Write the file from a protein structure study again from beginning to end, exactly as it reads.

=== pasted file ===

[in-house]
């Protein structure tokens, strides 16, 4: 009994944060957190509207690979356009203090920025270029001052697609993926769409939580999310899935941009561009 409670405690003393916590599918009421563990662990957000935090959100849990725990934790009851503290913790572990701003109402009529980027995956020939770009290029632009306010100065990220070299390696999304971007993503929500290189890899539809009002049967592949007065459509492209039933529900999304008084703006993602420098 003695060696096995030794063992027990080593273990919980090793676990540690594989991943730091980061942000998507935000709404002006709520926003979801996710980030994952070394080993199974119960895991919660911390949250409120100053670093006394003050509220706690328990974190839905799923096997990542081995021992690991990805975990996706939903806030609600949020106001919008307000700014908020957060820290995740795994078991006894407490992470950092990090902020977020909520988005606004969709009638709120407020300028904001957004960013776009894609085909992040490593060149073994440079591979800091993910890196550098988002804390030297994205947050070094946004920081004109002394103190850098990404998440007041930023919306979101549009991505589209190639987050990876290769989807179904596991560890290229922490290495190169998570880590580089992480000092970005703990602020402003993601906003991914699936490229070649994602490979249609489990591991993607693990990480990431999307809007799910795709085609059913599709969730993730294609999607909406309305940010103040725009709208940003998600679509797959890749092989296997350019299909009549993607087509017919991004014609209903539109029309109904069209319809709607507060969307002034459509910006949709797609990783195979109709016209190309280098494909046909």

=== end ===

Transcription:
[in-house]
């Protein structure tokens, strides 16, 4: 009994944060957190509207690979356009203090920025270029001052697609993926769409939580999310899935941009561009 409670405690003393916590599918009421563990662990957000935090959100849990725990934790009851503290913790572990701003109402009529980027995956020939770009290029632009306010100065990220070299390696999304971007993503929500290189890899539809009002049967592949007065459509492209039933529900999304008084703006993602420098 003695060696096995030794063992027990080593273990919980090793676990540690594989991943730091980061942000998507935000709404002006709520926003979801996710980030994952070394080993199974119960895991919660911390949250409120100053670093006394003050509220706690328990974190839905799923096997990542081995021992690991990805975990996706939903806030609600949020106001919008307000700014908020957060820290995740795994078991006894407490992470950092990090902020977020909520988005606004969709009638709120407020300028904001957004960013776009894609085909992040490593060149073994440079591979800091993910890196550098988002804390030297994205947050070094946004920081004109002394103190850098990404998440007041930023919306979101549009991505589209190639987050990876290769989807179904596991560890290229922490290495190169998570880590580089992480000092970005703990602020402003993601906003991914699936490229070649994602490979249609489990591991993607693990990480990431999307809007799910795709085609059913599709969730993730294609999607909406309305940010103040725009709208940003998600679509797959890749092989296997350019299909009549993607087509017919991004014609209903539109029309109904069209319809709607507060969307002034459509910006949709797609990783195979109709016209190309280098494909046909």